On the day the Waco standoff came to a climax, I was on my way to a class with a dozen other pastors of various denominations for my doctoral program at the San Francisco Theological Seminary. Naturally, everyone was talking about it when I arrived. I remember the teacher turning to me as I walked in and saying, “Loren can tell us about these Waco people. They’re Seventh-day Adventists.”
The events at the recent Annual Council meeting in response to a few unions initiating women’s ordination shouldn’t have surprised anyone. Hierarchical organizations will always make sure the top of the hierarchy gets the last word. But that’s normal, and I’m not sure why anyone would have expected anything else. Neither should we be surprised at the steady magnetic draw that these leaders feel toward the least adventurous option, nor their reluctance to trust fully a democratic system. We must expect that, too.
A few months back I wrote here, as evidence of the dynamic nature of Adventist theology, of the apparent disappearance from our teachings of Turkey as the country represented by Daniel 11’s King of the North.
Not long ago my brother sent me a link to a site about abandoned places in North Dakota. The abandoned place we were interested in was Sheyenne River Academy, the Seventh-day Adventist boarding school where I and thousands of other midwestern Adventist teens got our diplomas. The background story is that after 3/4 of a century of operation, the old campus several miles outside Harvey was run down. Though it was in the center of the state, it wasn’t in the center of Adventist population.
With a couple of union conferences gathering for special constituency meetings (which are expensive, and not convened lightly) to discuss and vote on women’s ordination, there is an electric anticipation in the Adventist air right now. We may be on the verge of realizing a long-anticipated goal.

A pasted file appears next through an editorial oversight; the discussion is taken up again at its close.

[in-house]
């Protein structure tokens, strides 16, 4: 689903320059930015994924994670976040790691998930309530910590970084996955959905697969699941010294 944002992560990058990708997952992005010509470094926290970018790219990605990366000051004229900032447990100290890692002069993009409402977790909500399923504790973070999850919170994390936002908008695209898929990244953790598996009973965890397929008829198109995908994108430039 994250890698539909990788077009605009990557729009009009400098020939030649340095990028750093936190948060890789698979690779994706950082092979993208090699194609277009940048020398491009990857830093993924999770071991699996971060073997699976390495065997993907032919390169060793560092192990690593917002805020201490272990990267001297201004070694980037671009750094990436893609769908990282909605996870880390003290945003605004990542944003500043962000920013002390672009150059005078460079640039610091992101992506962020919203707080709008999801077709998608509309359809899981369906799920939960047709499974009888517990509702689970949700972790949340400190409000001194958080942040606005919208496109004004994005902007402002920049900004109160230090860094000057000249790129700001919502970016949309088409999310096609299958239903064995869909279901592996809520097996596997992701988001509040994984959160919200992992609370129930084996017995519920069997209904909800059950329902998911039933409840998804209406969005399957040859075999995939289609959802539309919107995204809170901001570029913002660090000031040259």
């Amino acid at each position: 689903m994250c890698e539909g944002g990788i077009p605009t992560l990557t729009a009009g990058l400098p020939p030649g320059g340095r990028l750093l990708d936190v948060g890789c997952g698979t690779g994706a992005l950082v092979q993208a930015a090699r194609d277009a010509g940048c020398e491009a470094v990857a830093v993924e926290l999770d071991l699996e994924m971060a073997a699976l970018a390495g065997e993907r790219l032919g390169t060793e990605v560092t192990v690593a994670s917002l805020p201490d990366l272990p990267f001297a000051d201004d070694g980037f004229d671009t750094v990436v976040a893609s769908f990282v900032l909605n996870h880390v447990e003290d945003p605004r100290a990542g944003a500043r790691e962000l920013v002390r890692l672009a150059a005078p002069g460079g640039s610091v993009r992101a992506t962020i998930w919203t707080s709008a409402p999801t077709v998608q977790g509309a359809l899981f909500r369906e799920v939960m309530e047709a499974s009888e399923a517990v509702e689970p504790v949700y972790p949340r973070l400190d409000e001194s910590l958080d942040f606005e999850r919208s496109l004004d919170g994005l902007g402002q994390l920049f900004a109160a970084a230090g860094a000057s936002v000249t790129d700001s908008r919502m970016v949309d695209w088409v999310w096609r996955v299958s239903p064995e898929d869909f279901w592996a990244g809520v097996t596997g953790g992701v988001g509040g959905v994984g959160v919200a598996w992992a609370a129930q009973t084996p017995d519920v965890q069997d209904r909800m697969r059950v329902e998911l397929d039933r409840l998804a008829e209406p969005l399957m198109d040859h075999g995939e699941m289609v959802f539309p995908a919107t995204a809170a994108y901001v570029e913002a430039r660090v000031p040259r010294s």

I hope, like many of you, that these constituents vote to ordain women pastors. But there’s something that could happen that might be almost as bad as losing the vote. It would be to win the vote, but not achieve what we won it for.
A few years ago I would have told you, had you asked, that I had heard of Samuel Korangteng-Pipim but I had no strong feelings about him. I knew he was a darling of the Seventh-day Adventist conservatives, that he ran a campus ministry, and that he had written some books. Later, as I began to hear more about him, I looked at his website and guessed that he was a man of robust self-esteem: he styled himself an eagle, his followers sometimes calling themselves eaglets.
I grew up in a mostly apolitical family. I only remember one strongly-voiced political opinion: that John F. Kennedy shouldn’t be president because he would let the papacy take charge of the country, and so would begin the persecution of Seventh-day Adventists. We had a family small business—a farm—and perhaps that’s why my father once told me, casually and without a lot of conviction, that he’d voted Republican, since the conventional wisdom was, and is, that Republicans are friends of business and advocates of low taxes.
Last November we learned that a popular coach at Pennsylvania State University was alleged to have had sexual relationships with underage, even pre-teen boys for many years. Exactly who in authority knew what Jerry Sandusky was doing, who was told, and what they did or should have done when they found out, the legal system is still trying to establish.